I was passing through the Mojave Desert and by chance stopped by a local thrift store in Joshua Tree. I’m glad I did, because I spotted a book that I just had to own. At $0.50, it was priced to sell. And as you can tell from the title above, the book’s a classic. It’s bound to remain fresh and relevant through the ages—not as a useful guide to homeownership, but as a fossil record of the biggest real estate scam in the history of the United States.
A lot of people still wonder how and why so many millions of people bought such ridiculously overpriced homes and took out mortgages and loans they clearly could not afford?
That’s what I kept wondering when I moved out to Victorville back in the Spring of 2009 to do immersion reporting from the front line of the real estate meltdown. Located about 100 miles east of Los Angeles on the edge of the Mojave Desert, Victorville got higher and crashed harder, in terms of real estate, than almost any other place in California. It doubled its size to 100,000 in just eight short years, growing from an isolated hick outpost into a booming commuter suburb filled with the cheapest McTractHomes south of Fresno. By the time I got there, Victorville was a ruined city filled with empty master planned communities, some of them half built and abandoned, rotting dry in the sun. I spent nearly two years reporting on the real estate swindle out there, and I never could stop thinking about the central question: How the hell were people coerced into moving out here? Why would anyone think that buying a $500,000 house in a desert 100 miles away from Los Angeles be good idea, no matter what kind of loan deal you got or how booming the market. What kind of propaganda were these people subjected to?
Well, this book provides a part of the answer: people were explicitly instructed to do so.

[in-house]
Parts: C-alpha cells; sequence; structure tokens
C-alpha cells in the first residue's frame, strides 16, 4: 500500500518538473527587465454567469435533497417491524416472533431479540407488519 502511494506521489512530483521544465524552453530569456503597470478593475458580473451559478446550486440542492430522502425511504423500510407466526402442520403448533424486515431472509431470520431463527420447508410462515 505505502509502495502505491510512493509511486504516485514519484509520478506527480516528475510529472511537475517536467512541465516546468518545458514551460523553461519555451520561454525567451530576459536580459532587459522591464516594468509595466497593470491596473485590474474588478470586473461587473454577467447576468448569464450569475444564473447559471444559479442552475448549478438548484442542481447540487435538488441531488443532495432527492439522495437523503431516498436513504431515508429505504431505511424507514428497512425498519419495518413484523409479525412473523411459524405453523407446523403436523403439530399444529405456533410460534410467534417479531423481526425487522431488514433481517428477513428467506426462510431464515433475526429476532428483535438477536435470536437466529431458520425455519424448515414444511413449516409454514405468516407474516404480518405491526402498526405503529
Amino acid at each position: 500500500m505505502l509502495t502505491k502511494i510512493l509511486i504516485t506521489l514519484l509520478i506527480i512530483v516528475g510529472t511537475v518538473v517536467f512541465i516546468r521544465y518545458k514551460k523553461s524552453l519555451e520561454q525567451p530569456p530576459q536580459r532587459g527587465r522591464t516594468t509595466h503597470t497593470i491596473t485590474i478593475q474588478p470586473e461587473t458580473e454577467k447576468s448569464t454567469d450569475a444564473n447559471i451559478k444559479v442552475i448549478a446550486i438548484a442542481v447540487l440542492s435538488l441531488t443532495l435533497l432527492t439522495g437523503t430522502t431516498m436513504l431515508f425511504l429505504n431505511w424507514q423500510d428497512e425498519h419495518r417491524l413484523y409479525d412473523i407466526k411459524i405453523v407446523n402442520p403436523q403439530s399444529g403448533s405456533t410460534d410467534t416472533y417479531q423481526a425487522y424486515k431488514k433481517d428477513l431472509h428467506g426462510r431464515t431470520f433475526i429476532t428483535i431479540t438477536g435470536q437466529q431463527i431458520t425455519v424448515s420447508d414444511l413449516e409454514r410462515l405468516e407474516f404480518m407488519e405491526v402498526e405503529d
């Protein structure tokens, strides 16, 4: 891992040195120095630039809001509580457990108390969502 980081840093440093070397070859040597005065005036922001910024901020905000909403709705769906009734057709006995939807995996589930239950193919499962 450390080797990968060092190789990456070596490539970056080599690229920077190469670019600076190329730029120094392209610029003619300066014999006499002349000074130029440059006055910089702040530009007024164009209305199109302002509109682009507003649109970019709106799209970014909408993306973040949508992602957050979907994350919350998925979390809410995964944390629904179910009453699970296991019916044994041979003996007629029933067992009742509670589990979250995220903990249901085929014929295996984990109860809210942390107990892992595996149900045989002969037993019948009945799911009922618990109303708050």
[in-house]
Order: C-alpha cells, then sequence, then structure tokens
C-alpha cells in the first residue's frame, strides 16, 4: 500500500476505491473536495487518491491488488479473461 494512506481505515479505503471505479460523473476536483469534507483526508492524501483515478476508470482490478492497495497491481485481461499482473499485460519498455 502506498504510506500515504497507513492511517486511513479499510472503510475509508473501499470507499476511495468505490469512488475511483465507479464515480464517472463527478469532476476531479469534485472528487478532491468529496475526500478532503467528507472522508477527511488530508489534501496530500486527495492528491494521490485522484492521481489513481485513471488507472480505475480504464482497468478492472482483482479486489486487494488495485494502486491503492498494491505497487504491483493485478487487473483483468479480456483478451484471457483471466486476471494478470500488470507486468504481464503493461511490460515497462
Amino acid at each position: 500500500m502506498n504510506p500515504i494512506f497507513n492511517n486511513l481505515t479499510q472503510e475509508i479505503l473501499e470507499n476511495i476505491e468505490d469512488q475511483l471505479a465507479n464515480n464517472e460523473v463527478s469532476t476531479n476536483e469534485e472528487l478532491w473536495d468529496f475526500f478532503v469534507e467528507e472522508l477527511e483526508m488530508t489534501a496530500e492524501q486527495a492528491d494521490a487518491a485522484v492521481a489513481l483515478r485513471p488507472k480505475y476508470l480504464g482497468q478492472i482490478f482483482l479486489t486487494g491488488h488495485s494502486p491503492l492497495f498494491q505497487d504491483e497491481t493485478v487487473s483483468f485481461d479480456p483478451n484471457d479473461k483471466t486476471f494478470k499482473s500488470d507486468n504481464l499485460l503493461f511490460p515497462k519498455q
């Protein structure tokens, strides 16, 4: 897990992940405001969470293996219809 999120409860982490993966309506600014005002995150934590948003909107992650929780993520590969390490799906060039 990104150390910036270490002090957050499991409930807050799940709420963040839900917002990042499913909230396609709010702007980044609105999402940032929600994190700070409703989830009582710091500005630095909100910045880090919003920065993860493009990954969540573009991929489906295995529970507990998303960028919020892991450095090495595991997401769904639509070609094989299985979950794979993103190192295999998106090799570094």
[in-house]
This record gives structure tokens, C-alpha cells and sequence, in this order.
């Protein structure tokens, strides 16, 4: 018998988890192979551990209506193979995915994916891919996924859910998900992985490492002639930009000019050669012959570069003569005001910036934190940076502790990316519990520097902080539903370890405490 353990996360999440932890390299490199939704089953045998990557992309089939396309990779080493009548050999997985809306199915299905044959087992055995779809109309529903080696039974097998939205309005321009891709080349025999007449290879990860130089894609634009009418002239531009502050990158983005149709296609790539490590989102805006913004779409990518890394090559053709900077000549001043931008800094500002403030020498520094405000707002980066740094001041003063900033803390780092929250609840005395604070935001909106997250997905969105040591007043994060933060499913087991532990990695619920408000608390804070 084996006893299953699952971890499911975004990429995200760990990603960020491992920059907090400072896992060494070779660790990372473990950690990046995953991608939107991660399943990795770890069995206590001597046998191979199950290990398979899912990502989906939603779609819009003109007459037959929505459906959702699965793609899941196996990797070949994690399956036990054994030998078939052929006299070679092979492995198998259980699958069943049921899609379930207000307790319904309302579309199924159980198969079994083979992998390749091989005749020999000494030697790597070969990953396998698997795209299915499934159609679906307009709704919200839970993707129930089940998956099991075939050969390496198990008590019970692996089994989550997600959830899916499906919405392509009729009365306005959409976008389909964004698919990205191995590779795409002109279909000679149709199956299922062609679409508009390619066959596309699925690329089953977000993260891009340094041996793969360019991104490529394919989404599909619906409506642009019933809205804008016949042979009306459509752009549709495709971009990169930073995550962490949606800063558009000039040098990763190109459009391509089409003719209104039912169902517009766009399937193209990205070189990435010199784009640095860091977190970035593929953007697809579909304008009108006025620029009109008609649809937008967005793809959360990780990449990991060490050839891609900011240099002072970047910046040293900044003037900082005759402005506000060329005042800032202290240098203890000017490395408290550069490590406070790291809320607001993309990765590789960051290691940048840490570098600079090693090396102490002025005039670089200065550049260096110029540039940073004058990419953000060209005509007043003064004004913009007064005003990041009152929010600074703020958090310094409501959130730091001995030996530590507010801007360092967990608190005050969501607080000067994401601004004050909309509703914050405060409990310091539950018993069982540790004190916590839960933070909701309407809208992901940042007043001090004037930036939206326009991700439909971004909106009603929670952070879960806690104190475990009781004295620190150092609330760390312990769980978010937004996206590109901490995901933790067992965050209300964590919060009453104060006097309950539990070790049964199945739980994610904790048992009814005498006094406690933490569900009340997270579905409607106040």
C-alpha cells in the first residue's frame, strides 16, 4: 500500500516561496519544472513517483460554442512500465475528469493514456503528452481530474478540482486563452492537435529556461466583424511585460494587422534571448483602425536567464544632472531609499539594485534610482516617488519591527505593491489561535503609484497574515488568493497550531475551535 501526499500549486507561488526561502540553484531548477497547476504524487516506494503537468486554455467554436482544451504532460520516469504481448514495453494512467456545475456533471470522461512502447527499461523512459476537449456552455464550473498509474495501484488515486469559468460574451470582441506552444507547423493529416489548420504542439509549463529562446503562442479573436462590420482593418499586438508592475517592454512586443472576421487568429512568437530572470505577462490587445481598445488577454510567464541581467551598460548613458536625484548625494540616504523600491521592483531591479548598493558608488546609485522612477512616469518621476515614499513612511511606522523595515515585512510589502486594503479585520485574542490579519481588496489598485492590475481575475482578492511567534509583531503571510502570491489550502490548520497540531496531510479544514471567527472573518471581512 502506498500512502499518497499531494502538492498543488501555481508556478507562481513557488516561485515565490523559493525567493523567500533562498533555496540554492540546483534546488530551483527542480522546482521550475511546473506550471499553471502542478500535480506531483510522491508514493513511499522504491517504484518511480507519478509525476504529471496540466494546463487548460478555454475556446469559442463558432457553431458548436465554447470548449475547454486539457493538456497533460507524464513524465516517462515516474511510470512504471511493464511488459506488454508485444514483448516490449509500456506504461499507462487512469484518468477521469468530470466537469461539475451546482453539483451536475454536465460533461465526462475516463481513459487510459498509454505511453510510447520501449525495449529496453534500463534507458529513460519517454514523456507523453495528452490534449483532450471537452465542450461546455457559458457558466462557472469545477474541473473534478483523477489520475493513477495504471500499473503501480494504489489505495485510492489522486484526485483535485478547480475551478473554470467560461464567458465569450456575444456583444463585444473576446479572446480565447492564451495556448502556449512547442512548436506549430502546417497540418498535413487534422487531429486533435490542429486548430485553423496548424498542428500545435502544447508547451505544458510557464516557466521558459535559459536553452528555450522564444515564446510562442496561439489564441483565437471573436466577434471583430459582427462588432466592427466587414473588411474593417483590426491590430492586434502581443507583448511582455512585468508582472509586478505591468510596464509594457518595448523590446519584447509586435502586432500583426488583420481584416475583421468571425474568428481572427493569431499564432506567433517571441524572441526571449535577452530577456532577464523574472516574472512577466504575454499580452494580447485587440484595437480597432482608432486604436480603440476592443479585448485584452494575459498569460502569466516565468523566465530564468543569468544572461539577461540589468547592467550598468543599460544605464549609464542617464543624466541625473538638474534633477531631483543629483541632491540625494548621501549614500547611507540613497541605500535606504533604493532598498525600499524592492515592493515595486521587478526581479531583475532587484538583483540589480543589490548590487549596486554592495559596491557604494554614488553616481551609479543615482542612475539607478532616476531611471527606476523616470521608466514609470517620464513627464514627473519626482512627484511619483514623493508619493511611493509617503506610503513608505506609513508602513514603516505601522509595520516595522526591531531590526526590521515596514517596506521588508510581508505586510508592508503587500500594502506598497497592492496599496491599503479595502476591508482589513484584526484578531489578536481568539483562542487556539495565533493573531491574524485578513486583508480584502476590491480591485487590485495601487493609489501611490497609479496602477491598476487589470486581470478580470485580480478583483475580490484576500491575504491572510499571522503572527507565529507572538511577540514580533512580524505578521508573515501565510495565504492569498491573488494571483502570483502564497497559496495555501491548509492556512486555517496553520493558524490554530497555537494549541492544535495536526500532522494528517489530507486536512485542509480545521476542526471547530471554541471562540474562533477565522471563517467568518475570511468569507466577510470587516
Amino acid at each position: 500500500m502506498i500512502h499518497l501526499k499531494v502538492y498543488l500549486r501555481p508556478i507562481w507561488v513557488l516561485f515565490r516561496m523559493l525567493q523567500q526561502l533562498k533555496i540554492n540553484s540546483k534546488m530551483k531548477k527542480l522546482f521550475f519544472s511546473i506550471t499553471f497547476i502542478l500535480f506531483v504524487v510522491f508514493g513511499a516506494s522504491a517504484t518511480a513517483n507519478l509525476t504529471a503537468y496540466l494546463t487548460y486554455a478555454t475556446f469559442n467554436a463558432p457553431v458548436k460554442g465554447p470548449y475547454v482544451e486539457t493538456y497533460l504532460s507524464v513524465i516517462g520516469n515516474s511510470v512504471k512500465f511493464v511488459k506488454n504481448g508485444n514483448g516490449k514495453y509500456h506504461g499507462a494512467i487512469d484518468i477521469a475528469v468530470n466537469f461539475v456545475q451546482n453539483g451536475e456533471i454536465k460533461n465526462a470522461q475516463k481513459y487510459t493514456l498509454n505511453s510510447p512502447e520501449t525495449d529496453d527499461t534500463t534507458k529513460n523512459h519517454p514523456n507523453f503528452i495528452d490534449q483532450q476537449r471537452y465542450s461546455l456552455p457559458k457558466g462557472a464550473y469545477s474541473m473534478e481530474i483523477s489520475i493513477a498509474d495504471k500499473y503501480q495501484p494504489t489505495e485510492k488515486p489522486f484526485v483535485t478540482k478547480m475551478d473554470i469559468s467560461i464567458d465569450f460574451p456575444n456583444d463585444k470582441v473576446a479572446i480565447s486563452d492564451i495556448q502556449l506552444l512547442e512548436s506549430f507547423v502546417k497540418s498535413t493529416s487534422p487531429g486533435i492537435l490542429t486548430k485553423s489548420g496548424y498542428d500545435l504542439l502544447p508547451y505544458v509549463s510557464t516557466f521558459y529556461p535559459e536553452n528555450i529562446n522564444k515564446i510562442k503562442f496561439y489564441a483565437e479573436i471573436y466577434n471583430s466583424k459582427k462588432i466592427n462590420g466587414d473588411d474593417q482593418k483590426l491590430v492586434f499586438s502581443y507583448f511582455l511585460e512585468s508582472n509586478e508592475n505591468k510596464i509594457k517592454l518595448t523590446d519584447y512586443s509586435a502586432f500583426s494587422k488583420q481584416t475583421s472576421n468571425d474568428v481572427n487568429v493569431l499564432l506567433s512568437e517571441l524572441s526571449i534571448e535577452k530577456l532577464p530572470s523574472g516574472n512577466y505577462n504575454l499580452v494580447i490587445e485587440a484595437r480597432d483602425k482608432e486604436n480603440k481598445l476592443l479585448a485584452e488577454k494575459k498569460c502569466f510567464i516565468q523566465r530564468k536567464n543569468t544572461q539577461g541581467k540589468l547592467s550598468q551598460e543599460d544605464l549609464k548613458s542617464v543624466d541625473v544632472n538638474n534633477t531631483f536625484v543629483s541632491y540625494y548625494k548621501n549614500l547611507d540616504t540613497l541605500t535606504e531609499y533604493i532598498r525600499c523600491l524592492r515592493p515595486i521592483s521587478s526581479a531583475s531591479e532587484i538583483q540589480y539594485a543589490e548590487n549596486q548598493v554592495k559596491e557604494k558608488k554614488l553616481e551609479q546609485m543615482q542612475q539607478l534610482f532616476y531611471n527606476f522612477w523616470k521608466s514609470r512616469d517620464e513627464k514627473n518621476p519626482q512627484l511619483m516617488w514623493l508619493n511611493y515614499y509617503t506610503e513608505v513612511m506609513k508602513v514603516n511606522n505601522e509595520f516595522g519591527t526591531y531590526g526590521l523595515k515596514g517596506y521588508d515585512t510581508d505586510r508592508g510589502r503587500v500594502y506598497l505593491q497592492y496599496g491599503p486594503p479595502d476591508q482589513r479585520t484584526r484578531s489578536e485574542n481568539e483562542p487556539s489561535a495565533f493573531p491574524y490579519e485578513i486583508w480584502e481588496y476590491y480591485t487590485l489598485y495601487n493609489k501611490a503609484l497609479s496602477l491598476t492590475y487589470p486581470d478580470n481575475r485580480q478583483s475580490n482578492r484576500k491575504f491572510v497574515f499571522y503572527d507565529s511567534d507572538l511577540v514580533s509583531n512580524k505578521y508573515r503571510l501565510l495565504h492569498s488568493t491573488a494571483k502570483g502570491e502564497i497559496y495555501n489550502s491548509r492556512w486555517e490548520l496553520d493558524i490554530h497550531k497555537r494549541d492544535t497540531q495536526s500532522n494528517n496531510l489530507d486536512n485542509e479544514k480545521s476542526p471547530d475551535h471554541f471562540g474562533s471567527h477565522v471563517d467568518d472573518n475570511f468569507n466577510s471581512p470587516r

The Automatic Millionaire Homeowner hit the front bookcase displays at Barnes and Noble in March 2006, at the very top of the real estate market and just a few months before the whole thing crashed and burned. Its main message was simple: If you take out a mortgage to buy a home, you will always make money. There is no way you can lose—no matter when you buy, how much you pay or what type of loan you get. And the kicker is: both the book and finance expert who wrote it were bankrolled by Well Fargo and Bank of America.
This book is just one of dozens—if not hundreds—of similar self-help snake oil guides promising a sure bet system to get rich in real estate. But it’s a good example of the massive propaganda effort financed by Wall Street that was designed to funnel as many people as possible into the mortgage meat grinder. The book was packed with blatant lies that seem so obvious and even comic in retrospect. The book was not put out by some shady fly by night operation, but by a supposedly credible financial expert who had the backing of the most well-known and respected banks, TV networks and newspapers.
But the whole thing was a fraud, shamelessly boosted by some of the biggest names in news media—none of whom have been held accountable for their role in defrauding millions of Americans.
So let’s take a look…Crack open the book and turn to the introduction, it begins like this:
What if I told you the smartest investment you would ever make during your lifetime would be a home!
What if I told you that in just an hour or two I could share with you a simple system that would help you become rich through homeownership?
What if I told you that this system was called the Automatic Millionaire Homeowner—and that if you spent an hour or two with me, you could learn how to become one? [emphasis mine]
Would you be interested? Would you be willing to spend a few hours with me? Would you like to become an Automatic Millionaire Homeowner?
Interested? Intrigued? Want to know more? Well, turn a couple of pages and you get this:
As I sit here in August 2005, I have no idea when you will be reading what I’m writing. Maybe it’s March 2006 (when this book is scheduled to be published)—by which time the real estate market could be slowing or cooling down to modest single-digit annual gains (or not). Perhaps this book was bought by a friend of yours who passed it along to you—and it’s now 2007 and those once “certain” boom markets are going bust due to speculation. Or maybe the opposite has happened—interest rates have remained at historic lows, and home prices have continued their march upward.
In fact, it doesn’t really matter when you happen to be reading this or what’s going on right now in the markets. This book is not about the boom . . . or the busts. . . . What this book is about is the truth. And the truth is this:
Nothing you will ever do in your lifetime
is likely to make you as much money as
buying a home and living in it. [emphasis in the original]